The emotional reason was that Mike did not feel secure in Jill’s love. He reasoned, “If she loved me she would want to be with me.”

The historical reason was that Mike had learned the “silent treatment” in his childhood. His parents would not allow him to argue with them, so when he felt hurt or angry, he learned to be silent.

If you have been given the “silent treatment” by your spouse, here are the three questions you need to answer:

1. What have I done or failed to do that my spouse might have found objectionable?
2. Have I been speaking my spouse’s love language lately?
3. What do I know about my spouse’s childhood that might help me understand his silence?


July 14, 2009

Today is named successful marriage day in Colorado! Gov. Bill Ritter Jr. has declared this day successful marriage day because as he indicated “the State of Colorado recognizes the hard work of those providing advice and counseling to couples and families, and their efforts to ensure marriages succeed and our community’s foundations remain strong”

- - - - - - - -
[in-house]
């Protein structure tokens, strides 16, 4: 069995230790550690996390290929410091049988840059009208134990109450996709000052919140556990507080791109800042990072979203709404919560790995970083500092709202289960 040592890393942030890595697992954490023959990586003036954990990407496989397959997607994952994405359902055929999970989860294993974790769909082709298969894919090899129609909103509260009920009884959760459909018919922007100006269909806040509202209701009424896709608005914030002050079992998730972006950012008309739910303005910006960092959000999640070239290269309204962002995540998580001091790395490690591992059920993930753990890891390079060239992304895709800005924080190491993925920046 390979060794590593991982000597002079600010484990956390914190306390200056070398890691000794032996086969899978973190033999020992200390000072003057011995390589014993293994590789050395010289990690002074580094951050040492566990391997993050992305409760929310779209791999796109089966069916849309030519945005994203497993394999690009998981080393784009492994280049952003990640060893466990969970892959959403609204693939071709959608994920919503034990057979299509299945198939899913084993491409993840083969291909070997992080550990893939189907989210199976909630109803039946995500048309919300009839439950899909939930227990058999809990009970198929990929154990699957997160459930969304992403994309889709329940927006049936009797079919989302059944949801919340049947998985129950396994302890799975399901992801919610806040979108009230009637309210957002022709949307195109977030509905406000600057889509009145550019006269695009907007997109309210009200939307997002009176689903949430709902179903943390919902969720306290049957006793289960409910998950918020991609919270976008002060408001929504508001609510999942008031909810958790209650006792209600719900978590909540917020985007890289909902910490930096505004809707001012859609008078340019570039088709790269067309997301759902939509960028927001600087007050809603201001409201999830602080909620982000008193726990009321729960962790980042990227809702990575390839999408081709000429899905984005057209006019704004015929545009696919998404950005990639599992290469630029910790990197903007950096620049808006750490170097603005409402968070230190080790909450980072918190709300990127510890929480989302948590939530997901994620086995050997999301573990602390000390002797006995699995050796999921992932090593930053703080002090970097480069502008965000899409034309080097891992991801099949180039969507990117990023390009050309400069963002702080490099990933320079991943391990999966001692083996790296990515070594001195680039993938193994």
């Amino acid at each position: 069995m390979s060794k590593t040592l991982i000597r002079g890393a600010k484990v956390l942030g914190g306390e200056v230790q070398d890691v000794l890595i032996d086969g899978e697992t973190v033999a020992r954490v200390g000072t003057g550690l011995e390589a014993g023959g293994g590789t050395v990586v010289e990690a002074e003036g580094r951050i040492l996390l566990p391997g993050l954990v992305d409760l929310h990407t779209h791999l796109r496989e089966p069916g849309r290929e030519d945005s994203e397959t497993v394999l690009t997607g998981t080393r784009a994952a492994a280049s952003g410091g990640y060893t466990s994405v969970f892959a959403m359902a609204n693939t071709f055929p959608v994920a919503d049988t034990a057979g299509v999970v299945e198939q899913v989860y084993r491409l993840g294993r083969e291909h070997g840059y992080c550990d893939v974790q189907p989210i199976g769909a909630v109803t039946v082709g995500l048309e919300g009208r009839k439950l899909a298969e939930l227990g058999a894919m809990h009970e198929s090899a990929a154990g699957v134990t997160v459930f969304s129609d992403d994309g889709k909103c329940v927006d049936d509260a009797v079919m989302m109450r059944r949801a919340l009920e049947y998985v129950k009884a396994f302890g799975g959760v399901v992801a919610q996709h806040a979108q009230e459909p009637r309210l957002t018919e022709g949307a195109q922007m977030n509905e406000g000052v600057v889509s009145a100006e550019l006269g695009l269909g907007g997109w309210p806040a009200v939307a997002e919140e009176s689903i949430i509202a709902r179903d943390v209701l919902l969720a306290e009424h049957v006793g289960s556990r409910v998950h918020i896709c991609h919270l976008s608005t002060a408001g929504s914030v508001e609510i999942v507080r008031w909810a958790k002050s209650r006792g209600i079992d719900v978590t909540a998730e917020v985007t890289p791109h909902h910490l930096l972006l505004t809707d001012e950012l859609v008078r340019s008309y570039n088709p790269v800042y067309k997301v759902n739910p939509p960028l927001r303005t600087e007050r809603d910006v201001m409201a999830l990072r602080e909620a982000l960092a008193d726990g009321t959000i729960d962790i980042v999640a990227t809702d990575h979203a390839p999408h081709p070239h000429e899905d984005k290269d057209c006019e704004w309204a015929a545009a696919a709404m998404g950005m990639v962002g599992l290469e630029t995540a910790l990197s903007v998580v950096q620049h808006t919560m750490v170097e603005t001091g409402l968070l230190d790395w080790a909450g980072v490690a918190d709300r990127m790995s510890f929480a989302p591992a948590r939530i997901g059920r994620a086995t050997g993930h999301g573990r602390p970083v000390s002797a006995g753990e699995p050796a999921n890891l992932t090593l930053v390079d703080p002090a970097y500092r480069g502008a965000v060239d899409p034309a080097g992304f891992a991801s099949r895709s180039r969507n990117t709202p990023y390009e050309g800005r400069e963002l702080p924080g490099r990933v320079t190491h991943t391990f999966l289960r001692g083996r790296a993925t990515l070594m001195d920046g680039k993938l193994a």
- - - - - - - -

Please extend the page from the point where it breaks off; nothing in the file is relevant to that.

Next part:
May Blog for Books Winner

June 12, 2009

Congratulations to Angela!  Our May Blog for Books winner!  Angela will be receiving a copy of the one that started it all, The Five Love Languages.  

Whose Money?

June 11, 2009

Remember when we were kids and our parents told us to share?  Why was that so hard?  Well if we thought it was hard to share our toys it’s even harder to share our money.  When you get married it’s time for a change in the mentality of, “Mine!”

When you get married, it is no longer, “your money” and “my money,” but rather “our money.” Likewise, it is no longer “my debts” and “your debts,” but rather “our debts.” When you accept each other as a partner, you accept each other’s liabilities as well as each other’s assets.

A full disclosure of assets and liabilities should be made before marriage. It’s not wrong to enter marriage with debts, but you ought to know what those debts are and agree on a plan for repayment.

Marriage is two becoming one. Applied to finances, this means that all our resources belong to both of us. One of us may be responsible for paying the bills and balancing the checkbook, but this should never be used as an excuse for hiding financial matters. Full and open discussions should precede any financial decision. Marriage is enhanced by agreement in financial matters.

If you’re the “bread-winner” of the family how do you maintain humility and remember that it’s not YOUR money?  If you have a lot of debt in your name, do you ever feel blamed by your spouse for that?  We can lift one another up if we remember that all we have belongs to the Lord anyway.

How do you work out finances in your home, and remember the “OUR” rule?